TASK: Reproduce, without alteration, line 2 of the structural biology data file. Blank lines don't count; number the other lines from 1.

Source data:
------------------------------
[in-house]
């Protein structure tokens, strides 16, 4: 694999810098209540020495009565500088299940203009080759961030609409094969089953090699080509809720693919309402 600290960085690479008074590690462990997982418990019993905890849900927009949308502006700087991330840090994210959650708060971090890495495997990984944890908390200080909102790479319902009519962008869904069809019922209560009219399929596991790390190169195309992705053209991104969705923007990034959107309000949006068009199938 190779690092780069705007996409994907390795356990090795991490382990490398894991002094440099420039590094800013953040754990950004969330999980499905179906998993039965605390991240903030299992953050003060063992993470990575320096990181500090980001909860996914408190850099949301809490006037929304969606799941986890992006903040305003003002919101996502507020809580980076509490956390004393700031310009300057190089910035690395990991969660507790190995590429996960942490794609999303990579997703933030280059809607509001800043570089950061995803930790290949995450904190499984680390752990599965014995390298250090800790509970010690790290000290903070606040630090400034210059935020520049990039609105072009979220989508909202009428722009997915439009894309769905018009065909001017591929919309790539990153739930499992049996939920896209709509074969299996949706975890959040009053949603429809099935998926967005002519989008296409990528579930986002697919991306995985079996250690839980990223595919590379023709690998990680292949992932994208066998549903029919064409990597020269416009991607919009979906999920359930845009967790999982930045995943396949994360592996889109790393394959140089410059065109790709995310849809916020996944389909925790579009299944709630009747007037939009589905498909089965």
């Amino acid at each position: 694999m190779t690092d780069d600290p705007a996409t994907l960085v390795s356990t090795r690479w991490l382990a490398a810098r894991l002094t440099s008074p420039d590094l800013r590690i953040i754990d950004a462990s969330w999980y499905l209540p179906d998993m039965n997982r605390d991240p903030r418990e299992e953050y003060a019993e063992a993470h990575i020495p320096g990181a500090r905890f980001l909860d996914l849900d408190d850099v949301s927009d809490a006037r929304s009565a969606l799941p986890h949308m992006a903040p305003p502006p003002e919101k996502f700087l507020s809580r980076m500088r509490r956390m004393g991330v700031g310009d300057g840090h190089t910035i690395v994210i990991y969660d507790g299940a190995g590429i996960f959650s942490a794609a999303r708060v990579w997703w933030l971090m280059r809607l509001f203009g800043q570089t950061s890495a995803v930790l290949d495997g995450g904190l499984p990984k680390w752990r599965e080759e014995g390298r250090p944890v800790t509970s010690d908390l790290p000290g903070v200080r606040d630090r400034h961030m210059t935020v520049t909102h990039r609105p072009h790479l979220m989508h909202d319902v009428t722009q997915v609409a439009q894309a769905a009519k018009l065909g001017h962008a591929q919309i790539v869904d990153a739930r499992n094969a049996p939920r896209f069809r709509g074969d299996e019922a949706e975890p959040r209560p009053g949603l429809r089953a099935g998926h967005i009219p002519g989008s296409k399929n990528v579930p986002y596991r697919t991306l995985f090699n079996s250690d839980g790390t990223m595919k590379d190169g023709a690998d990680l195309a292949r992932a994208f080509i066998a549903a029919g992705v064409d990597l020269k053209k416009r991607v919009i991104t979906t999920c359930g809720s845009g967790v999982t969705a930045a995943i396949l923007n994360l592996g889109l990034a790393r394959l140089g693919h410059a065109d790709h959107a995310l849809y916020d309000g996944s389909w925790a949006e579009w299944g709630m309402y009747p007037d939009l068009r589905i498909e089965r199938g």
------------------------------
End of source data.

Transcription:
């Protein structure tokens, strides 16, 4: 694999810098209540020495009565500088299940203009080759961030609409094969089953090699080509809720693919309402 600290960085690479008074590690462990997982418990019993905890849900927009949308502006700087991330840090994210959650708060971090890495495997990984944890908390200080909102790479319902009519962008869904069809019922209560009219399929596991790390190169195309992705053209991104969705923007990034959107309000949006068009199938 190779690092780069705007996409994907390795356990090795991490382990490398894991002094440099420039590094800013953040754990950004969330999980499905179906998993039965605390991240903030299992953050003060063992993470990575320096990181500090980001909860996914408190850099949301809490006037929304969606799941986890992006903040305003003002919101996502507020809580980076509490956390004393700031310009300057190089910035690395990991969660507790190995590429996960942490794609999303990579997703933030280059809607509001800043570089950061995803930790290949995450904190499984680390752990599965014995390298250090800790509970010690790290000290903070606040630090400034210059935020520049990039609105072009979220989508909202009428722009997915439009894309769905018009065909001017591929919309790539990153739930499992049996939920896209709509074969299996949706975890959040009053949603429809099935998926967005002519989008296409990528579930986002697919991306995985079996250690839980990223595919590379023709690998990680292949992932994208066998549903029919064409990597020269416009991607919009979906999920359930845009967790999982930045995943396949994360592996889109790393394959140089410059065109790709995310849809916020996944389909925790579009299944709630009747007037939009589905498909089965």